The Zone 7 Water Agency recently released its 2021-22 annual report, which highlights completed construction projects, water conservation participation, and various flood and fire mitigation efforts including the use of goats.
The agency, which supplies water to all of northeastern Alameda County and sells wholesale treated water to local retailers, publishes the report in order to provide information about its operations, updates on drought conditions and overall water quality improvements.
Last year was a particularly significant year as it marked the third year of extreme drought conditions as the report pointed to "record-breaking" low precipitation having affected reservoir levels and groundwater basins.
Because of this, Zone 7 declared a local drought emergency where the agency was able to expedite the completion of the Valley Booster Pump Station, a water reliability infrastructure project.
According to the report, the pump station helped increase the capacity of water wells and reduced the strain on pipelines by lowering the operating pressure.
The drought emergency also allowed the agency to increase its rebate amounts for water efficient lawn conversions resulting in 222 high-efficiency clothes washer rebates and 157 weather-based irrigation controller rebates, according to the report.
It also stated that about 36,854 people visited the agency's website on water conservation and rebates.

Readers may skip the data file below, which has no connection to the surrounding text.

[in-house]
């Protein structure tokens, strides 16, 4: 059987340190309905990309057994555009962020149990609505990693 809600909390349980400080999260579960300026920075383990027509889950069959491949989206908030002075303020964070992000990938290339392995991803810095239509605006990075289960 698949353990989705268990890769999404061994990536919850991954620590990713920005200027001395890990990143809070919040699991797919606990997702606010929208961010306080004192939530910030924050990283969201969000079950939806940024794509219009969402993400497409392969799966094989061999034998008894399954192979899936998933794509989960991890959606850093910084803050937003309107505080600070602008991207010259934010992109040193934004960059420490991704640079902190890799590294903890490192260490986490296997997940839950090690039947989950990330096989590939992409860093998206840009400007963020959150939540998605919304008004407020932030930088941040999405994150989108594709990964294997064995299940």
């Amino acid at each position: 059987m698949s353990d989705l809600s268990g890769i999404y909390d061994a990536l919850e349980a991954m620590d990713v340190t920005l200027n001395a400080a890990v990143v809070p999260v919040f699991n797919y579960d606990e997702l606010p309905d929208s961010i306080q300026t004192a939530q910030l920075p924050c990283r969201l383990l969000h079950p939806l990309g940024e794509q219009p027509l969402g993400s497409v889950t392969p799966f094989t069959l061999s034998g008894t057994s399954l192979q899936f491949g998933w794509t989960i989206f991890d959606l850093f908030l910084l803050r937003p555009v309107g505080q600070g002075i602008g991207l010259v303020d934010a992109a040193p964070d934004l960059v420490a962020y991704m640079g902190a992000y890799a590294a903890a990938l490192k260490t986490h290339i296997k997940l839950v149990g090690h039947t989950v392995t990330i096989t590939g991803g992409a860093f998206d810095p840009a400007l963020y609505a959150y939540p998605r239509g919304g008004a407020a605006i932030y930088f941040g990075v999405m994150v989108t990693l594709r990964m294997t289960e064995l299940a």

"We offer our sincere appreciation to the entire Tri-Valley community for answering our conservation call and reducing water consumption by a total of 10% throughout the previous fiscal year," Zone 7 General Manager Valerie Pryor said in a recent press release.
Another achievement listed in the report were the upgrades to the Patterson Pass Water Treatment Plant, which were completed last spring.
The project -- which cost $110 million for planning, design and construction -- improved the water quality by efficiently upgrading the water treatment process and switching to ozone as the water's primary disinfectant, according to the agency
In terms of flood and fire preparedness efforts, one of the most notable features in the Zone 7 report were the goats that are part of the "Goat in the Zone" project.
According to the report, after a successful pilot program, the agency began deploying across seven different sites where they would "eat overgrown vegetation that gets dry in summer months and is at risk for fire and blocks the flow of water in flood channels during the rainy season."
"The goats 'work' along select access roads and channels to control the growth of herbaceous vegetation and invasive weeds, reduce fire fuel loads and maintain grassland habitat for special-status species," the report states.
One of the main regional highlights that the agency listed in its report included the formation of the Los Vaqueros Reservoir Expansion Project Joint Powers Authority, which is made up of eight regional water agencies.
The group provides oversight of the expansion project, which is an effort to increase the Los Vaqueros reservoir's capacity and to build a pipeline that will connect the reservoir to the South Bay Aqueduct.
Some other water supply reliability projects listed in the report include continued participation in projects like the Sites Reservoir Project, an effort to build a new off-stream reservoir to capture and store stormwater flows from the Sacramento River, and with the Delta Conveyance Project, a project to add new conveyance facilities in the Delta.
View the full report at https://zone7water.report.